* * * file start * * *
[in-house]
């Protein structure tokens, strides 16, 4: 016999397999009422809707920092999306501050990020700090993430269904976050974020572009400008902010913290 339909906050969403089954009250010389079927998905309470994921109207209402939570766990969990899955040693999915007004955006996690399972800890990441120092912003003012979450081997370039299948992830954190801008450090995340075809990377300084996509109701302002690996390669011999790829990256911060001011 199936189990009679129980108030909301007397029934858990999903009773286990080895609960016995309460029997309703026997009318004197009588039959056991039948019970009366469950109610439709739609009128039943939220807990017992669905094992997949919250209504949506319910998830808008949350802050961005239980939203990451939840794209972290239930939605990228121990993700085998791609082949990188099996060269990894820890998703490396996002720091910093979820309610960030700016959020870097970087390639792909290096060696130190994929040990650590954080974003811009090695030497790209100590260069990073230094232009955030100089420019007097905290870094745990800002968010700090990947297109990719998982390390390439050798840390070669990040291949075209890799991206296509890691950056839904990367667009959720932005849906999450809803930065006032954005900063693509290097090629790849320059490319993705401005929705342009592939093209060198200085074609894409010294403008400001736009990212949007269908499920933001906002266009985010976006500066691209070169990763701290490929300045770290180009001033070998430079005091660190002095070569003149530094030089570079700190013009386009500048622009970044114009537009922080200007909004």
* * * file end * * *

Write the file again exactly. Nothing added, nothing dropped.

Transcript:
[in-house]
């Protein structure tokens, strides 16, 4: 016999397999009422809707920092999306501050990020700090993430269904976050974020572009400008902010913290 339909906050969403089954009250010389079927998905309470994921109207209402939570766990969990899955040693999915007004955006996690399972800890990441120092912003003012979450081997370039299948992830954190801008450090995340075809990377300084996509109701302002690996390669011999790829990256911060001011 199936189990009679129980108030909301007397029934858990999903009773286990080895609960016995309460029997309703026997009318004197009588039959056991039948019970009366469950109610439709739609009128039943939220807990017992669905094992997949919250209504949506319910998830808008949350802050961005239980939203990451939840794209972290239930939605990228121990993700085998791609082949990188099996060269990894820890998703490396996002720091910093979820309610960030700016959020870097970087390639792909290096060696130190994929040990650590954080974003811009090695030497790209100590260069990073230094232009955030100089420019007097905290870094745990800002968010700090990947297109990719998982390390390439050798840390070669990040291949075209890799991206296509890691950056839904990367667009959720932005849906999450809803930065006032954005900063693509290097090629790849320059490319993705401005929705342009592939093209060198200085074609894409010294403008400001736009990212949007269908499920933001906002266009985010976006500066691209070169990763701290490929300045770290180009001033070998430079005091660190002095070569003149530094030089570079700190013009386009500048622009970044114009537009922080200007909004």